Mother's Day in India didn't exist when I was growing up. The notion of buying your mom flowers on a particular day of the year, or taking her out to dinner, seemed crassly commercial. Even today, Mother's Day is not as big a deal in India as it is in America. Which is not to say that India in general, and Hindus in particular, don't celebrate motherhood. They do. Both Hindu myths and modern day Bollywood movies are rife with stories of men and women who sacrifice everything simply because their mothers said so.

The Ramayana, Hinduism's most famous epic, is set in motion because Rama's stepmother, Queen Kaikeyi, banishes Rama to the forest so her own son can rule the kingdom. Rama, ever the dutiful son, takes this to heart and gives up kingdom, wealth, title, and power because Mother Kaikeyi said so.

The Mahabharata, another great Hindu epic, features five Pandava princes who marry one princess, Draupadi, because their mother inadvertently commands them to. Arjuna, one of the Pandava princes, wins Draupadi's hand in a contest. He triumphantly returns home with his new bride and his brothers. "Look, mother," he says from the door. "Look what I won." Without turning around, the mother replies, "Whatever it is, share it equally with your brothers." And so it is that Draupadi becomes the wife of all five brothers because Mother Kunti said so.

Even modern-day Hindi movies feature heroes who risk life and limb because their mother is captured by the villain; or in other instances, heroes who bring villains to the sword's edge only to spare them because the mother says, "No, son. Thou shalt not kill."

For all its glorification of motherhood, the way Hinduism views mothers is fraught with contradictions. On the one hand, a famous Sanskrit saying goes, "Mata, Pita, Guru, Bhagwan," meaning "Mother, Father, Teacher, then God," putting one's mother above father, teacher, and God. On the other hand, Hinduism promotes a patriarchal society where a son can cremate his parents but a daughter cannot; where a man performs most Hindu rituals while the wife stands by his side; where the father gives away the daughter while the mother stands sobbing behind a pillar. This gives rise to the most troubling question of all: How do Hindus reconcile the sanctity of motherhood with the dignity of womanhood? Perhaps they don't: Witness the female infanticide and female fetus abortions still prevalent in India.

It is a known fact that sons are more prized than daughters in India, as with China. The fact that these daughters grow up to become mothers who are prized members of Hindu society is something that isn't thought about or acknowledged. As a woman who grew up in India, the message I got was that my value would increase as I got older. As an adolescent girl, I was a burden to my parents, who had to find the appropriate spouse and pay for my wedding. As a young bride, I was full of responsibilities--toward my husband, my in-laws, and their extended family.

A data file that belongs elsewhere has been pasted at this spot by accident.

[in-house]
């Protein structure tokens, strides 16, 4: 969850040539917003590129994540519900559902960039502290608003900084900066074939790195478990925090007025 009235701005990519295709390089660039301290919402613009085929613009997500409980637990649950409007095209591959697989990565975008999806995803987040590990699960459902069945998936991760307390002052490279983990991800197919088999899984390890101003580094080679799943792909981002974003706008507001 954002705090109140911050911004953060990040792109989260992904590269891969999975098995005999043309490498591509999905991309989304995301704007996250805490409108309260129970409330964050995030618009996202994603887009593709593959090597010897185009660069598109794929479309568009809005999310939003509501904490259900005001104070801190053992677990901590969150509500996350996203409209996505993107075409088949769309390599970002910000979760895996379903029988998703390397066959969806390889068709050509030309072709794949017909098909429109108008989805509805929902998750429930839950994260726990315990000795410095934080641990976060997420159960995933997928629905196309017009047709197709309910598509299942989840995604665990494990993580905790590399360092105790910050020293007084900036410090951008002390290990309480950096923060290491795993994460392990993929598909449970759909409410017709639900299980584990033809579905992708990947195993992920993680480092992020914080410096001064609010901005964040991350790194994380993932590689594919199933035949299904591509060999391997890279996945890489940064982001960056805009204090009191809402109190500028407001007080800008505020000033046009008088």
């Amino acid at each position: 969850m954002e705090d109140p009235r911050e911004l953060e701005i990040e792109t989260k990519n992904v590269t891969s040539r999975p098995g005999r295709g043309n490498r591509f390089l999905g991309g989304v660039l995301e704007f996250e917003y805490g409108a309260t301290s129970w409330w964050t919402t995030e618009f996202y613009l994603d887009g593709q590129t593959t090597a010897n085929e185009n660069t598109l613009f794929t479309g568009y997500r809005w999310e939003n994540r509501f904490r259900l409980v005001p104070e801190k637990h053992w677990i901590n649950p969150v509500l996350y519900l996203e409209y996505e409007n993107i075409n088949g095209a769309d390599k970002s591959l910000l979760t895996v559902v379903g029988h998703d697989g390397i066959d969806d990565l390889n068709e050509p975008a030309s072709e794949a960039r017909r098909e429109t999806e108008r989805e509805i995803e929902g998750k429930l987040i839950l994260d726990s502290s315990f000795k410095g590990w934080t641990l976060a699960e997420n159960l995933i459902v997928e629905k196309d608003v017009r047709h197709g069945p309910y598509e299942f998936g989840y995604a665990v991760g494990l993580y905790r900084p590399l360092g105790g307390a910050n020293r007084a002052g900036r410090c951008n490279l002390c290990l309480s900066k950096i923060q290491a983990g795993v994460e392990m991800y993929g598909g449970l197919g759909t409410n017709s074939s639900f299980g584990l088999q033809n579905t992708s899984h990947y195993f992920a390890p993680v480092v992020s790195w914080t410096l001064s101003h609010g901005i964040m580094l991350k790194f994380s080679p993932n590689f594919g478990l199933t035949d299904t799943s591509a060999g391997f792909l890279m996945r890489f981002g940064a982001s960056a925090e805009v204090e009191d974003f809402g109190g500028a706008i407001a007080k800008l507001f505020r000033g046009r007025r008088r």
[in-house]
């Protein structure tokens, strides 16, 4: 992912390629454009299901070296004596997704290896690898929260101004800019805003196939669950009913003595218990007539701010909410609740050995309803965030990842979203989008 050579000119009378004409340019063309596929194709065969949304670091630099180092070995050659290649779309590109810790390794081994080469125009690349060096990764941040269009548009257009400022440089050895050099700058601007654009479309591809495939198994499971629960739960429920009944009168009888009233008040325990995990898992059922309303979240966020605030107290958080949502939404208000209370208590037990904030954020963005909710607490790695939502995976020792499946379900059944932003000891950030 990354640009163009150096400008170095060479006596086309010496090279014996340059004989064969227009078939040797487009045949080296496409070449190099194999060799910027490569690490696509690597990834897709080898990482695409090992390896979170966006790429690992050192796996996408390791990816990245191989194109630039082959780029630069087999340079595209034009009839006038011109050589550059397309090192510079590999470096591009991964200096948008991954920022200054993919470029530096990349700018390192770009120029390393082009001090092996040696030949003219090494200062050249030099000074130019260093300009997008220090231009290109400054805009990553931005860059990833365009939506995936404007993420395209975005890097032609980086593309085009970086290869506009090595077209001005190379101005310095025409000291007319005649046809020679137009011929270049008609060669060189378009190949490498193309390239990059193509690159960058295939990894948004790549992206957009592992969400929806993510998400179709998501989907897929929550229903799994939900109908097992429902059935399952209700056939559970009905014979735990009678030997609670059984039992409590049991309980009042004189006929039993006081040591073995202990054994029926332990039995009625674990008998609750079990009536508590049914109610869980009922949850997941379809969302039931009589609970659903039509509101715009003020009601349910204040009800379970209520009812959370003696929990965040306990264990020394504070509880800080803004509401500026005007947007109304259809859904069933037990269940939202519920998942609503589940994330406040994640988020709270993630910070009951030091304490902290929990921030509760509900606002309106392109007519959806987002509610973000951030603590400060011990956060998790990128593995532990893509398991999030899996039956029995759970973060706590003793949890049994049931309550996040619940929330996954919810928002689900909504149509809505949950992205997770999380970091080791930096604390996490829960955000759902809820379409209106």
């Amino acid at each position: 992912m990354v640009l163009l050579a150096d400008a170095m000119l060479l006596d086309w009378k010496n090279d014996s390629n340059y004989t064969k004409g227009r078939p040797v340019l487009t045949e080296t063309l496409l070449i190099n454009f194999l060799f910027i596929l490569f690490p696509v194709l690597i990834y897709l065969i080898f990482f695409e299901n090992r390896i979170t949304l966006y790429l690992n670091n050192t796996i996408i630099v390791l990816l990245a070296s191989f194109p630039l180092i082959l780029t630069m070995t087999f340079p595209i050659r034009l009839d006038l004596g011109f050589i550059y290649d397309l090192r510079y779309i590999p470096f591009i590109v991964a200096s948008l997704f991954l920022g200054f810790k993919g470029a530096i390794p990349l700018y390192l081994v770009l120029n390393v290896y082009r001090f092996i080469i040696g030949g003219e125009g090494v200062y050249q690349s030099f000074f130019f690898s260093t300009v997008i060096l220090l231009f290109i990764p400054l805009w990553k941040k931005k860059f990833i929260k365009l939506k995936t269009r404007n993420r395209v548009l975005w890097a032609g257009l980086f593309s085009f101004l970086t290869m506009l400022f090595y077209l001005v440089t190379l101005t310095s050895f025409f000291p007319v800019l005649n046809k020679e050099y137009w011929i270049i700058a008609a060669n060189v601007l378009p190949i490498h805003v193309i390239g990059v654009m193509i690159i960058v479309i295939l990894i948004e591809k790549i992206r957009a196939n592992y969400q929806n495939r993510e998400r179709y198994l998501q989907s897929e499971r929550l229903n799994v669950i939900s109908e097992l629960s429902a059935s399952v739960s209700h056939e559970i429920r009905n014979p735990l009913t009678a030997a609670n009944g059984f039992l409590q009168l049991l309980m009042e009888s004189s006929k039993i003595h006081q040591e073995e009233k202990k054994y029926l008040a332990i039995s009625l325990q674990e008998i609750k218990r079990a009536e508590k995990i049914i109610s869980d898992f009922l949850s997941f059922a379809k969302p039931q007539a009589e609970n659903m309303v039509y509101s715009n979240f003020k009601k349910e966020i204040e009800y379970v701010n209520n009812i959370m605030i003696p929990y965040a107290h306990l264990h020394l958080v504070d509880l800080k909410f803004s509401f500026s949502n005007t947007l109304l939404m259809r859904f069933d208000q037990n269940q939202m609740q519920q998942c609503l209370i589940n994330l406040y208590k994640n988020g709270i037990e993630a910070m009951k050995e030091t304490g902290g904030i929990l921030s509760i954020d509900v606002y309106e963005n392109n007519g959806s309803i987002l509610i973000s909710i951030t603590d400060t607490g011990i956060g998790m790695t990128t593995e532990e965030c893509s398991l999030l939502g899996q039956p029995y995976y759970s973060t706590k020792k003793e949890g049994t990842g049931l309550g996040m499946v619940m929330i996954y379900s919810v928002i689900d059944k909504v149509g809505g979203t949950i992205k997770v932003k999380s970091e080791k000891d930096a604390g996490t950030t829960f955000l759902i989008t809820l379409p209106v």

It was only after I became a mom that I gained "status" within the community as a bearer of progeny, a promoter of the family lineage. When I become a mother-in-law and then a grandmother, the respect that Hindu society will accord me will increase. I am exaggerating, of course--no parents, not even Hindu ones who have to pay for their daughters' weddings, think of their daughters only as burdens--but there's a good deal of truth in it.

This is not to say that I didn't have strong female role models while growing up. Indira Gandhi, mother of two, was the prime minister of India; Sirimao Bandaranayake, another mother, was prime minister of neighboring Sri Lanka; and Benazir Bhutto, trained in Radcliffe, had just become prime minister of rival country Pakistan. Then there was Golda Meier, the head of Israel, and Corazon Aquino, who won the elections in the Philippines. Women and mothers all.

Meanwhile, American women, who are the torchbearers of feminism and have made great strides toward equality, have not been able to send even one woman to the White House as president, or even the executive mansion as vice president. Yes, contradictions exist in India and much of the East, but even America has its contradictions.

The Hindu pantheon is full of role models as well. There is the strong and brave Goddess Durga, who rode on a tiger and vanquished her foes; there is fierce Goddess Kali, with skeletons around her neck in a garland; there is Saraswati the learned; and there is the Mother Goddess of all Hindu Gods, worshipped all over India as Devi-ma.

That, perhaps, is the biggest difference between the Indian and American attitude toward mothers. Indian feminism may not have reached the heights that Western feminism has; Indian girls may still be valued less than boys, and Indian women may not be able to participate in Hindu rituals, but wherever they go in India, women are revered as incarnations of Devi-ma.

When my mother made a trip to North India, she was commonly called "Ma-ji" (a respectful way of saying "Mother") and treated with respect and courtesy. When I meet older Indian ladies in America, I instinctively help them with their suitcases or offer them a chair. It has been drilled into me that these women are like Devi-ma, and by helping them I am earning their blessings, and thus good karma.

Happy Mother's Day, all of you Devi-mas out there!

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